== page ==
Would you have the wealthy robbed of their chance for salvation by having the Emperor put his sword to their throats and have his guards plunder their warehouses?

    We need another Chrysostom, but I feel we’d treat him as shabbily as we did the first one.


  29. ” . . . . many of my grandfather’s gifts are with me still.

    Once he brought me a little paper cup. I looked inside it expecting something special. It was full of dirt. I was not allowed to play with dirt. Disappointed, I told him this. He smiled at me fondly. Turning, he picked up the little teapot from my dolls’ tea set and took me to the kitchen where he filled it with water. Back in the nursery, he put the little cup on the windowsill and handed me the teapot. “If you promise to put some water in the cup every day, something may happen,” he told me.

    At the time, I was four years old and my nursery was on the sixth floor of an apartment building in Manhattan. This whole thing made no sense to me at all. I looked at him dubiously. He nodded with encouragement. “Every day, Neshume-le,” he told me. And so I promised. At first, curious to see what would happen, I did not mind doing this. But as the days went by and nothing changed, it got harder and harder to remember to put water in the cup. After a week, I asked my grandfather if it was time to stop yet. Shaking his head no, he said, “Every day, Neshume-le.” The second week was even harder, and I became resentful of my promise to put water in the cup. When my grandfather came again, I tried to give it back to him but he refused to take it, saying simply, “Every day, Neshume-le.” By the third week, I began to forget to put water in the cup. Often I would remember only after I had been put to bed and would have to get out of bed and water it in the dark. But I did not miss a single day. And one morning, there were two little green leaves that had not been there the night before.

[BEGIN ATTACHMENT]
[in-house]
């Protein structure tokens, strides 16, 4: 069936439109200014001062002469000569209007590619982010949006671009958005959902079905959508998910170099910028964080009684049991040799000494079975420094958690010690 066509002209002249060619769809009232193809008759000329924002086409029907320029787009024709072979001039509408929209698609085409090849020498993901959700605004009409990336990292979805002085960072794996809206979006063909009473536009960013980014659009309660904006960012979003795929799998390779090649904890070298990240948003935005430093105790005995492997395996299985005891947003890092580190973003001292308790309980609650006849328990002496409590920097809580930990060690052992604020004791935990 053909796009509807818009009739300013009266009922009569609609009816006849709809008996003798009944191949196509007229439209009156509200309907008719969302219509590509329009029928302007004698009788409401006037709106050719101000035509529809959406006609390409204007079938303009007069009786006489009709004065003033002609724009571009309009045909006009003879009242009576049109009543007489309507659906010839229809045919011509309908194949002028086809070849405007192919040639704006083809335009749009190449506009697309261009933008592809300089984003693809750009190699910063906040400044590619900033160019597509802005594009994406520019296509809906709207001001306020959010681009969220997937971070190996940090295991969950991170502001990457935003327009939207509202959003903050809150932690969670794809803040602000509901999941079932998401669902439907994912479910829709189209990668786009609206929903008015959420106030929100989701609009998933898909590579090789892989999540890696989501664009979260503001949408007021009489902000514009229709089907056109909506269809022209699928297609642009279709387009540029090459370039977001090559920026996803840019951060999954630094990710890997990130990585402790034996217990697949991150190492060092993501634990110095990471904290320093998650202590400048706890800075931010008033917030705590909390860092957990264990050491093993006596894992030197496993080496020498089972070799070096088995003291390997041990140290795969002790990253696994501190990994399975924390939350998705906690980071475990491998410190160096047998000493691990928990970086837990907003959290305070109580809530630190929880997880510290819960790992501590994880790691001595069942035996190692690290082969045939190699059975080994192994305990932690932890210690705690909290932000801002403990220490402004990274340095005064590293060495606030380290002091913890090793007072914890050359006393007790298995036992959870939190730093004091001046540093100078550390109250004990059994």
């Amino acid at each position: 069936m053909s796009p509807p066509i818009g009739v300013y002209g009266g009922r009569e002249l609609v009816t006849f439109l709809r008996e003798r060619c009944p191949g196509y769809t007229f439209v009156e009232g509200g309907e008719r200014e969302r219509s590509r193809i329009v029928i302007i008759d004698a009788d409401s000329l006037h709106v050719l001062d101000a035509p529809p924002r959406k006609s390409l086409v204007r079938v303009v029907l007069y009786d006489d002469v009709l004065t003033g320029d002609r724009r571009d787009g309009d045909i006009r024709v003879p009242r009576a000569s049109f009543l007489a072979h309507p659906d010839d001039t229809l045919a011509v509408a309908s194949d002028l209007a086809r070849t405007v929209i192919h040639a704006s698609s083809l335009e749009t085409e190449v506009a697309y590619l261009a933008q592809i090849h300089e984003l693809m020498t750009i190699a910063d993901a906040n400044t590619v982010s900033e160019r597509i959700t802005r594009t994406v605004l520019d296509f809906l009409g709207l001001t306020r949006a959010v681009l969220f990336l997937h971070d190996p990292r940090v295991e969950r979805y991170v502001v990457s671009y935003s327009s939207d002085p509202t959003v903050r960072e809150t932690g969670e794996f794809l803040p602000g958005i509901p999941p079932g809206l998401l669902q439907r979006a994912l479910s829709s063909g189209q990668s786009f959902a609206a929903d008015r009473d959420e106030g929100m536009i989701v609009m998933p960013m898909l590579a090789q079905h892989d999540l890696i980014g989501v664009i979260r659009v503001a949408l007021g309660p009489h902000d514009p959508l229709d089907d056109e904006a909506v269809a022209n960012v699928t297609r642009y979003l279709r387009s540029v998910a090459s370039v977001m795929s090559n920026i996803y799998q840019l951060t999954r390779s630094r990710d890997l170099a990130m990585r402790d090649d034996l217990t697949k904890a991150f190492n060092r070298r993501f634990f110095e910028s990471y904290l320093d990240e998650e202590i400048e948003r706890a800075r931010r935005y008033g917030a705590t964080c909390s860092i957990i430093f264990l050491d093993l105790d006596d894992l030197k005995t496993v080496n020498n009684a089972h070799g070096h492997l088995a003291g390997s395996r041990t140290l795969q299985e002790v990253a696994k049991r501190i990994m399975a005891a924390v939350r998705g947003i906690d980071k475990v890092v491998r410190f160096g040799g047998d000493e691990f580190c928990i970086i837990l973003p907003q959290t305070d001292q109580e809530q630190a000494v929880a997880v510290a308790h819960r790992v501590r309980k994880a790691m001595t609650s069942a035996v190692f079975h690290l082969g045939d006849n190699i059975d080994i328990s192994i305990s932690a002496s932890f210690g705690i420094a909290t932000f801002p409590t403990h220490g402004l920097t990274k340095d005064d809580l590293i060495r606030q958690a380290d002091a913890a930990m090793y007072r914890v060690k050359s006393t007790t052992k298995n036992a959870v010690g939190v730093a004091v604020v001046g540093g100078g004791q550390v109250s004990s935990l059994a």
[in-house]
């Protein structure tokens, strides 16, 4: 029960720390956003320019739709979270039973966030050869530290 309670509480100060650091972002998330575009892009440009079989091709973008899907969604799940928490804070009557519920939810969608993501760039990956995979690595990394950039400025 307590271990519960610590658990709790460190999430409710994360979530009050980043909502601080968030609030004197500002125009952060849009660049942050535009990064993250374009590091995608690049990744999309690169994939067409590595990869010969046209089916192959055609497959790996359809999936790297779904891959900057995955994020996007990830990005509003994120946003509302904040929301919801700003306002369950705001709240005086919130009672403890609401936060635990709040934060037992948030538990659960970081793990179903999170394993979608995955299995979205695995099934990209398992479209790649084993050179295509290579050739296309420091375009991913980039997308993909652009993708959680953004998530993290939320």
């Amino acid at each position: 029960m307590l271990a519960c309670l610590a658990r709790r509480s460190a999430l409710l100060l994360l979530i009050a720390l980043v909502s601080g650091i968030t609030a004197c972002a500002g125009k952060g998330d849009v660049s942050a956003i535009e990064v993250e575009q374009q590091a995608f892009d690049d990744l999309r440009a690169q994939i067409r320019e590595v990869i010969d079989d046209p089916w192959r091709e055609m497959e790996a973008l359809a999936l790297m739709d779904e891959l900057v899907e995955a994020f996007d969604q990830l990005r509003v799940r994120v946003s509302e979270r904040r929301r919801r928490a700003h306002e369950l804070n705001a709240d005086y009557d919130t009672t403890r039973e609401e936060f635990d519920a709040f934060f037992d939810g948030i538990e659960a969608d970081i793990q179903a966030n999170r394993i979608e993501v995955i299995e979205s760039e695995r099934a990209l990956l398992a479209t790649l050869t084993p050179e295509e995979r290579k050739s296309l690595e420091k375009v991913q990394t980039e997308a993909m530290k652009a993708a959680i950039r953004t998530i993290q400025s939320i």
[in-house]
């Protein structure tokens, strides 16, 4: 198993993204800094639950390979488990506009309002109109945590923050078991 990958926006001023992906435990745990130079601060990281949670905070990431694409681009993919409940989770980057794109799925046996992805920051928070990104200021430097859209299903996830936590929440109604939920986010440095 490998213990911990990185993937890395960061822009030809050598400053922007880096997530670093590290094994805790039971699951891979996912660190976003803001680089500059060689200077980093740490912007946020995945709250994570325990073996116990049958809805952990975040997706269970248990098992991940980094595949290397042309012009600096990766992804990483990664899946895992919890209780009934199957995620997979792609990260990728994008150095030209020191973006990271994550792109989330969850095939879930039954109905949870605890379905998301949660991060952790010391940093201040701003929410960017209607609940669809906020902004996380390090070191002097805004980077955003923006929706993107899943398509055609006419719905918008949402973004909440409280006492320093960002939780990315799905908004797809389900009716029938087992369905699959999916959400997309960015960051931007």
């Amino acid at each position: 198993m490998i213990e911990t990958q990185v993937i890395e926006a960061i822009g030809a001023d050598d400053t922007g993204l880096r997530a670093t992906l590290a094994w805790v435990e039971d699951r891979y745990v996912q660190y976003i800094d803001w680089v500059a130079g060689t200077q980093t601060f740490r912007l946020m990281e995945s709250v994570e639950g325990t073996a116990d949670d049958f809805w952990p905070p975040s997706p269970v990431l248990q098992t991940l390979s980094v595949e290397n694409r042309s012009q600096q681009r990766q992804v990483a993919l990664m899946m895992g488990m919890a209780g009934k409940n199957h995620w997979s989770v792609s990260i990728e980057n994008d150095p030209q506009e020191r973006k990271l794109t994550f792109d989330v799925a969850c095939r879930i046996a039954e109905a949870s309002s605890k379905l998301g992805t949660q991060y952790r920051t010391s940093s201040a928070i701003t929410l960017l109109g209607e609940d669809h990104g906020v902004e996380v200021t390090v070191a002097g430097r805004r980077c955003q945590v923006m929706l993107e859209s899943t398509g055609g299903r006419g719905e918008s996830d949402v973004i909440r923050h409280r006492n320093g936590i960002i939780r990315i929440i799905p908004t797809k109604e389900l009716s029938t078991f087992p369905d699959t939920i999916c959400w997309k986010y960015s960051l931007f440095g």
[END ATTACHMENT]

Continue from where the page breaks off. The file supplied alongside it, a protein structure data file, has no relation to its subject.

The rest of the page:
I was completely astonished. Day by day they got bigger. I could not wait to tell my grandfather, certain that he would be as surprised as I was. But of course he was not. Carefully he explained to me that life is everywhere, hidden in the most ordinary and unlikely places. I was delighted. “And all it needs is water, Grandpa?” I asked him. Gently he touched me on the top of my head. “No, Neshume-le,” he said. “All it needs is your faithfulness.”